Dear Sisters and Brothers in Christ:
May God bless you! I have written on many occasions over the last several months about the sexual abuse of children in the Church and how the Archdiocese is responding in a pastoral way.
As part of our response, the Archdiocese of Louisville Sexual Abuse Review Board requested a careful review by an independent investigator of our records involving sexual abuse of minors by diocesan priests with a report of the findings. The investigator is Mr. Mark Miller, a former Assistant U.S. Attorney, former First Assistant Jefferson County Commonwealth Attorney, and former Commissioner of the Kentucky State Police, and he presented his report to the Sexual Abuse Review Board today. This report includes a list of credibly accused diocesan priests. In addition to Mr. Miller’s report, we also are releasing a list of credibly accused religious order priests. Because the personnel records for these priests are maintained by the religious order, we had only limited information for review, and so religious order priests are not included in Mr. Miller’s report. Many religious orders have published a list or are in the process of doing so, and we provided the web page for each religious order involved.
Several weeks ago, Mr. Miller shared his initial findings with the Sexual Abuse Review Board. During that meeting, I confirmed with him that he had received unfettered and independent access to what he needed to complete his work.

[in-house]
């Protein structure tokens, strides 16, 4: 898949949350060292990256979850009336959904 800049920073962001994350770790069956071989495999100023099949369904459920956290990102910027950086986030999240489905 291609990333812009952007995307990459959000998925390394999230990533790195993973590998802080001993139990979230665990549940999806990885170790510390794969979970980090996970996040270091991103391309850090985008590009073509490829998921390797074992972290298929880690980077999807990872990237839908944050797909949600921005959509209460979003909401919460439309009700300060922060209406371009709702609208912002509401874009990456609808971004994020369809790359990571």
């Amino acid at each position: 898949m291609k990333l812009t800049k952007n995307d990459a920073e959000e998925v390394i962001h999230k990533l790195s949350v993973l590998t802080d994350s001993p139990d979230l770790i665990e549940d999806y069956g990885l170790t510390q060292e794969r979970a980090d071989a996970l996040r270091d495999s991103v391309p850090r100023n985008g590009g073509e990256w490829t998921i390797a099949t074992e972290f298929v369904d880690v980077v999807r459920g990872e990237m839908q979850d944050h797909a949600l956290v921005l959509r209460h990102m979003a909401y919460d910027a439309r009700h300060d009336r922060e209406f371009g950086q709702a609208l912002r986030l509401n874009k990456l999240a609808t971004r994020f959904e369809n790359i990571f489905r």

As this report is made public, there are two important points I want to make:
1) The primary goal of releasing such a report is healing for victims. I have heard from survivors that releasing a list of credibly accused priests provides validation for the suffering that victim survivors have experienced and motivates others who have been hurt by a priest or other Church leader to come forward. With that in mind, I again urge anyone who has been abused by a representative of the Church, first, to call the police and, second, to contact our Victim Assistance Coordinator, Martine Siegel (email@example.com or 502/636-1044).
2) This release is the beginning of a process of transparency not the conclusion. We do not know what we do not know, but we realize that we will likely learn more as a result of taking this action. Therefore, I expect changes and updates to the lists contained in this report.
I would like to say a word directly to victims of sexual abuse within the Church and beyond. Since statistics reveal that one out of every four women and one out of every six men experience sexual abuse by the time that they are 18, I realize that many among our parishioners, colleagues, friends, and family have been sexually abused as children or adolescents. I cannot begin to imagine the pain you suffer and the lifelong effects that you must deal with because of the terrible evil that was committed against you. I am deeply sorry for the times when our own Church — by denial, by apathy, or by placing blame elsewhere — added to your pain and caused you to feel revictimized. Please know that we are in solidarity with you, and your wound is our wound.
No child should ever be subjected to abuse, particularly by someone who is responsible for nurturing a child’s faith. We can only be healthy as a Church and as a society if we honestly confront the sexual abuse of children and rebuild relationships one at a time.
As we take this next step in our journey of repentance, transparency, and solidarity with victim/survivors, please join me in praying for continued healing for those who have been wounded by the evil of sexual abuse.
Sincerely yours in our Lord,
Most Reverend Joseph E. Kurtz, D.D.
Archbishop of Louisville